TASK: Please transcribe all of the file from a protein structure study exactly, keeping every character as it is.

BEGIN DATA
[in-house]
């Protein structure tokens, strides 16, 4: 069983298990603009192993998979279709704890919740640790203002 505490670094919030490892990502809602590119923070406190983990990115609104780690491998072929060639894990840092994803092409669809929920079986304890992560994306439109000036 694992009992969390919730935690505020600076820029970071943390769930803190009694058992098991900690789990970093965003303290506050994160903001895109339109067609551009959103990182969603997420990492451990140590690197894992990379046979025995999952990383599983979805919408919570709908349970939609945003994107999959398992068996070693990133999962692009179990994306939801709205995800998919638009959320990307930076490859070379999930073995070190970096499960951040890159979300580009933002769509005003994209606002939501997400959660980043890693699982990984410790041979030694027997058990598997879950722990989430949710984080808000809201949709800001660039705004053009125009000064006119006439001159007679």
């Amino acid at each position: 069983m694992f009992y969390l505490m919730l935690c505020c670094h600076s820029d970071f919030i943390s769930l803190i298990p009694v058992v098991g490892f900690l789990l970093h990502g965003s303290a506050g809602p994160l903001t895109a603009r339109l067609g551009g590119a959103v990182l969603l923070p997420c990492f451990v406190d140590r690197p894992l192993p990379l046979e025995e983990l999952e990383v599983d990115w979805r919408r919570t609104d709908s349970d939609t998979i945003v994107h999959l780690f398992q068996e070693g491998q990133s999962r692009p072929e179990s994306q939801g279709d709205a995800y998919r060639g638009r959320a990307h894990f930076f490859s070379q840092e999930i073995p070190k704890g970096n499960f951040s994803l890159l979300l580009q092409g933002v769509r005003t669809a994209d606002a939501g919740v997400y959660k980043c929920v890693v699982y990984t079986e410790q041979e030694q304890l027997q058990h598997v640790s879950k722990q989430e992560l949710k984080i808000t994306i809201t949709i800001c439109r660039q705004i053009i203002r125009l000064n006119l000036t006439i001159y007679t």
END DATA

[in-house]
């Protein structure tokens, strides 16, 4: 069983298990603009192993998979279709704890919740640790203002 505490670094919030490892990502809602590119923070406190983990990115609104780690491998072929060639894990840092994803092409669809929920079986304890992560994306439109000036 694992009992969390919730935690505020600076820029970071943390769930803190009694058992098991900690789990970093965003303290506050994160903001895109339109067609551009959103990182969603997420990492451990140590690197894992990379046979025995999952990383599983979805919408919570709908349970939609945003994107999959398992068996070693990133999962692009179990994306939801709205995800998919638009959320990307930076490859070379999930073995070190970096499960951040890159979300580009933002769509005003994209606002939501997400959660980043890693699982990984410790041979030694027997058990598997879950722990989430949710984080808000809201949709800001660039705004053009125009000064006119006439001159007679």
């Amino acid at each position: 069983m694992f009992y969390l505490m919730l935690c505020c670094h600076s820029d970071f919030i943390s769930l803190i298990p009694v058992v098991g490892f900690l789990l970093h990502g965003s303290a506050g809602p994160l903001t895109a603009r339109l067609g551009g590119a959103v990182l969603l923070p997420c990492f451990v406190d140590r690197p894992l192993p990379l046979e025995e983990l999952e990383v599983d990115w979805r919408r919570t609104d709908s349970d939609t998979i945003v994107h999959l780690f398992q068996e070693g491998q990133s999962r692009p072929e179990s994306q939801g279709d709205a995800y998919r060639g638009r959320a990307h894990f930076f490859s070379q840092e999930i073995p070190k704890g970096n499960f951040s994803l890159l979300l580009q092409g933002v769509r005003t669809a994209d606002a939501g919740v997400y959660k980043c929920v890693v699982y990984t079986e410790q041979e030694q304890l027997q058990h598997v640790s879950k722990q989430e992560l949710k984080i808000t994306i809201t949709i800001c439109r660039q705004i053009i203002r125009l000064n006119l000036t006439i001159y007679t």